A mixture of new and renovated structures, 12 venues will host World Cup action in Brazil next year.
Amid fears not all will be finished on time, FIFA insists that a December 31 deadline is immutable, though fears escalated some leeway may be required after Wednesday's fatal accident in Sao Paulo, which killed two construction workers.
The following basic details from each venue are based on the official government web portal (www.copa2014.gov.br) and Brazil's national union of architects and engineers, Sinaenco -- (www.portal2014.org.br).
Assuming the Sao Paulo Arena, otherwise known as Itaquerao, overcomes Wednesday's tragedy -- before which its constructors said it was 94 percent ready -- it will host the opening match with the mythical Maracana hosting the final in Rio.
Here are penpix of the 12 venues, seven of which will be new:
Six venues undergoing work
CUIABA Work at the Arena Pantanal in Cuiaba, the capital of Mato Grosso state, will host four matches. It was supposed to be ready in October but currently has neither seats nor pitch, as AFP discovered on a visit in November, when work was 87 percent complete.
Capacity: 44,000 spectators
Cost: 5704 million reais ($245m)
The Arena da Baixada, which will host four matches, was 83 percent ready as of the end of September, the latest available official figure. It was to have a retractable roof but that idea was scrapped, at least for the World Cup, owing to work already being behind schedule.
The Amazonia Arena was 91 percent ready by early November. It will host four matches. A total of 1,900 construction personnel are working in shifts in order to meet the December 31 deadline.
Capacity: 44,000 spectators (40,000 for the World Cup)
Cost: $222m -- with 161m borne by the taxpayer.
The Arena das Dunas, which will host four matches, was officially 94 percent complete by early November. Features include air conditioning and mechanised staircases.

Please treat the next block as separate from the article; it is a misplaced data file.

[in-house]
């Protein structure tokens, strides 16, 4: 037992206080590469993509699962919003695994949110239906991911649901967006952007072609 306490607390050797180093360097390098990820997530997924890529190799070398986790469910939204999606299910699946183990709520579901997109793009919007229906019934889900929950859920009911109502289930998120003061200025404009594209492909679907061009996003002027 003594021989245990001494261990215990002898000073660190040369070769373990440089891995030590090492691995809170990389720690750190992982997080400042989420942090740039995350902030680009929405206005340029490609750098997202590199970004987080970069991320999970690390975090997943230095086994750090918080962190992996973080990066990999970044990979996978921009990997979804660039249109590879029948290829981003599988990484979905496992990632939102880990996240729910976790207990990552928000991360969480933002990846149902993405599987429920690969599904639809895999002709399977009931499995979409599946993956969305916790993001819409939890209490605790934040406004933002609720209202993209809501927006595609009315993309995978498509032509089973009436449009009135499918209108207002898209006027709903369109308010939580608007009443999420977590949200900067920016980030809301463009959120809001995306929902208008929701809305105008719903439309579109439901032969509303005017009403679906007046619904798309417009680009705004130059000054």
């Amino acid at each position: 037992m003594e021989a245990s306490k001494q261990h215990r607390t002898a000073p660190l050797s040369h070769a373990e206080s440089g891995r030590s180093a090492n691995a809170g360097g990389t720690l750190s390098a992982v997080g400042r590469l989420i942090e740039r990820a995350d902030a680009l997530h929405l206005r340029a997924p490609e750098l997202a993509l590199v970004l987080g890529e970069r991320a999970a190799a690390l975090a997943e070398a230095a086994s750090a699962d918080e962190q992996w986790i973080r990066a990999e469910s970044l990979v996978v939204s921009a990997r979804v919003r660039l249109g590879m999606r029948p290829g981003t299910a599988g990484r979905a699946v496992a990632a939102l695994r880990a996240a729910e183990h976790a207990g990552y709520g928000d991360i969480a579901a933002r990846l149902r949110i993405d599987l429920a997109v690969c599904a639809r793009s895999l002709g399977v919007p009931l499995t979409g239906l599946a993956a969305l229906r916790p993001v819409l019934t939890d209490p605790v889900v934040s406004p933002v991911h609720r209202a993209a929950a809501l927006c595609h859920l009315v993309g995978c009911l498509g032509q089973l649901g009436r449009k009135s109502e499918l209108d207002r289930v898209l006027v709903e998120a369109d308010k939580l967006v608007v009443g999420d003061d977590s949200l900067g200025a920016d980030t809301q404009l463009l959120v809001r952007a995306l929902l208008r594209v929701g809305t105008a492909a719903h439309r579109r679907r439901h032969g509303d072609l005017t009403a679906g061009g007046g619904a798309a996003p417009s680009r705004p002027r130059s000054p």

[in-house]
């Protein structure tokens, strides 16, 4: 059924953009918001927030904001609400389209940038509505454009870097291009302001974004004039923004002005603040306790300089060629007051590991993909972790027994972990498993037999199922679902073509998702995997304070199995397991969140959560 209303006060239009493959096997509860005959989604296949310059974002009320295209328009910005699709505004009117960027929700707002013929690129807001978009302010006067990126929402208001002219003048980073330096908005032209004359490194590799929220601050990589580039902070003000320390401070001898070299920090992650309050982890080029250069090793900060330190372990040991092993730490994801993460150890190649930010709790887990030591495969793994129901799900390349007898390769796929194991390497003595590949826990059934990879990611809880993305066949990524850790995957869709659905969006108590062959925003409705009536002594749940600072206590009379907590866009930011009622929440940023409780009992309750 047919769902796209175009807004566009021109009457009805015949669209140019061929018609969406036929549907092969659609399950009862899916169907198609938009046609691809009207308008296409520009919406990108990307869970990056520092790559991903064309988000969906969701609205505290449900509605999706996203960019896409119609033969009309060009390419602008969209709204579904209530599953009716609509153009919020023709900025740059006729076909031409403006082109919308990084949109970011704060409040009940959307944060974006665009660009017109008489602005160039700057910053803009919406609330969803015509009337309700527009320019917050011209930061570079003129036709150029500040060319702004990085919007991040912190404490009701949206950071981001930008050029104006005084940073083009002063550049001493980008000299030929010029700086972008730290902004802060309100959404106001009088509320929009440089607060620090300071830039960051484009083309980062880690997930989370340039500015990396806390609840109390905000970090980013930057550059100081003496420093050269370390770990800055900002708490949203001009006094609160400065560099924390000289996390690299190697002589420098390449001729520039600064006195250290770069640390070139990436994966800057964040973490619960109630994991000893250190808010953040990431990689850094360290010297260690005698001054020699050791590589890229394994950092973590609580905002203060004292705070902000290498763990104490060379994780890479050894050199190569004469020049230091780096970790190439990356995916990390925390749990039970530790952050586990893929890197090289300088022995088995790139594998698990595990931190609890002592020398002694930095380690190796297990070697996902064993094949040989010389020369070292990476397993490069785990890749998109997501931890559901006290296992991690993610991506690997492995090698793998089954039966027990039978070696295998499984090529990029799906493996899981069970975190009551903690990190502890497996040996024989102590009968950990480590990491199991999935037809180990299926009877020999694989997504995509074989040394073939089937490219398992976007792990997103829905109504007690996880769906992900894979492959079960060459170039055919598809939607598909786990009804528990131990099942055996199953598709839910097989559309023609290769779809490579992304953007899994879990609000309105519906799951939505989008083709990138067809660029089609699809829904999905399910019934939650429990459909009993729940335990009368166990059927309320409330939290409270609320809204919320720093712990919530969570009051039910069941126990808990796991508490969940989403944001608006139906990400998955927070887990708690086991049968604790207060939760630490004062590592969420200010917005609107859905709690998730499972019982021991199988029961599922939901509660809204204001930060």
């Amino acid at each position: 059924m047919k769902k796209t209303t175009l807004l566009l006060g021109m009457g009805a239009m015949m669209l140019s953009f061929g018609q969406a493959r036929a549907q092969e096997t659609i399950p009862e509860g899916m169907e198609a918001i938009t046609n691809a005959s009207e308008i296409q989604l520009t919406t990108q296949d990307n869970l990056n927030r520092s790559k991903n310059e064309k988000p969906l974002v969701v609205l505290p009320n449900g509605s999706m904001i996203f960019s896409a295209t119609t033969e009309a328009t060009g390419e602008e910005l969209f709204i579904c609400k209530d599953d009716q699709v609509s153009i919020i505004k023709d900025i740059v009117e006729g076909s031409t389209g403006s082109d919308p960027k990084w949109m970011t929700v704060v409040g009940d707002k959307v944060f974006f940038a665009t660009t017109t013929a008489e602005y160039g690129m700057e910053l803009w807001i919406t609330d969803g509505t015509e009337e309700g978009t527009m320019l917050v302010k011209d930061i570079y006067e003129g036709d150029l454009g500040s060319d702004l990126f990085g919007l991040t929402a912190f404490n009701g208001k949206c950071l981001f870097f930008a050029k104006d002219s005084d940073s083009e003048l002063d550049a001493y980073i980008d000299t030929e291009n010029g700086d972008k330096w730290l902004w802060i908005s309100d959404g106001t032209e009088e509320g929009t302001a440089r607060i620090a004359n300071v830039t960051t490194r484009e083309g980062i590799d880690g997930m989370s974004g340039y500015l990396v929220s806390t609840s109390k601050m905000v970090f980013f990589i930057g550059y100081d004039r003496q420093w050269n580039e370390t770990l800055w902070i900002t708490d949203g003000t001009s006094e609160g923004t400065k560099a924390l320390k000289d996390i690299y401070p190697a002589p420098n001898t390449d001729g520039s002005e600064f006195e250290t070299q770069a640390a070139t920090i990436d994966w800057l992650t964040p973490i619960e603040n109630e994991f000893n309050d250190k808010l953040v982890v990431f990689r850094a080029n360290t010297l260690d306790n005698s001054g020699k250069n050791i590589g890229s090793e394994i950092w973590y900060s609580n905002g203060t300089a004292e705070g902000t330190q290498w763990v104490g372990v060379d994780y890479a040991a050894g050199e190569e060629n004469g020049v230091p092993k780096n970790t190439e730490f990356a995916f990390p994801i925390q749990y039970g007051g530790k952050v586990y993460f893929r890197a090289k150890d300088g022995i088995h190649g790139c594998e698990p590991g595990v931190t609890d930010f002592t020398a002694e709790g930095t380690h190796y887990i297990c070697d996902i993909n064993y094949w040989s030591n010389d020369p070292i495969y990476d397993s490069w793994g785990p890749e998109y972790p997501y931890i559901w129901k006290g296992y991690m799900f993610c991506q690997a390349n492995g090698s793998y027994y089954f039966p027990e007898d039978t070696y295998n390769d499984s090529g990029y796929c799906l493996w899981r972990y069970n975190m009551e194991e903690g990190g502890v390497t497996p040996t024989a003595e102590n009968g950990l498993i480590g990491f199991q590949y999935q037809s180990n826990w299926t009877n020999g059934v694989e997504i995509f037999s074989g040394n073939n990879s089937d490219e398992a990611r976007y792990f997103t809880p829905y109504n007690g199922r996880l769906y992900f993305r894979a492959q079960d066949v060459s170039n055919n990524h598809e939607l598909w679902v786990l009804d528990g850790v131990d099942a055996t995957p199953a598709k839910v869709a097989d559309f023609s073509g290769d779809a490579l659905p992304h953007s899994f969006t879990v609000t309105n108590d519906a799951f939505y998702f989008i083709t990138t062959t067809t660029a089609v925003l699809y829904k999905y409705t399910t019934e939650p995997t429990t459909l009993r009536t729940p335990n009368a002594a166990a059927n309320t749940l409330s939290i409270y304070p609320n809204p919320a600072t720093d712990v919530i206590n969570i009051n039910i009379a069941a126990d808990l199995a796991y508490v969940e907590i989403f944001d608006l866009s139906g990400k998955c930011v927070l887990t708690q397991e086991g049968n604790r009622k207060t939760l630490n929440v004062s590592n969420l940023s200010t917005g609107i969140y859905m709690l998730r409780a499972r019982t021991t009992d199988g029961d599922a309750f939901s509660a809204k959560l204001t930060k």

Capacity: 42,000 for the World Cup and 32,000 thereafter in a city lacking a top club outfit.
Cost: $150.6m (Source: Sinaenco)
The reformed Estadio Beira-Rio, which is home to Internacional, will host five matches. By late September it was 88 percent complete.
Capacity: 60,800 spectators (source: Sinaenco).
Cost: $142m (101m of which is public cash).
The Arena Corinthians, also known as the Itaquerao Stadium, will host the opening match on June 12 and also host five other games, including a semi-final. It was 93 percent ready at the end of October but Wednesday saw two workers killed in an accident after a crane toppled over and brought down three metal structures while trying to put a 500-ton section of roofing in place. The accident sparked fresh debate on whether Brazil can be ready in time.
Capacity: 69,160 spectators
Cost: $355m (source: Sinaenco)
Six stadiums finished
RIO DE JANEIRO
The mythical Maracana venue was closed for 30 months undergoing extensive renovation but reopened for the Confederations Cup and hosted Brazil's final win over Spain.
It will host seven World Cup matches, including the final -- as it did in 1950, when Brazil were shocked by Uruguay.
Cost: $350 (half of that public money) -- though Brazilian media cite unofficial data as extrapolating a total actual cost of $485m.
The Estadio Nacional Mane Garrincha was built in a capital without a major club. It kicked off the Confederations dress rehearsal and will host seven World Cup matches.
The Estadio Mineirao underwent three years of reforms and will host six matches at the World Cup.
President Dilma Rousseff inaugurated the Estadio Castelao last December 16 and it was the first of the 12 venues to be delivered. It will host six World Cup matches.
Cost: $223m -- with 151m of that public finance.
The Arena Pernambuco in the northeastern coastal city of Recife will host five matches.
Cost: $230m -- more than half of that from the public purse.
The Arena Fonte Nova was inaugurated on April 5 and will host six matches at the World Cup.
Cost: $255m -- $140m of public money via the national development bank BNDES and $115m of state public finance.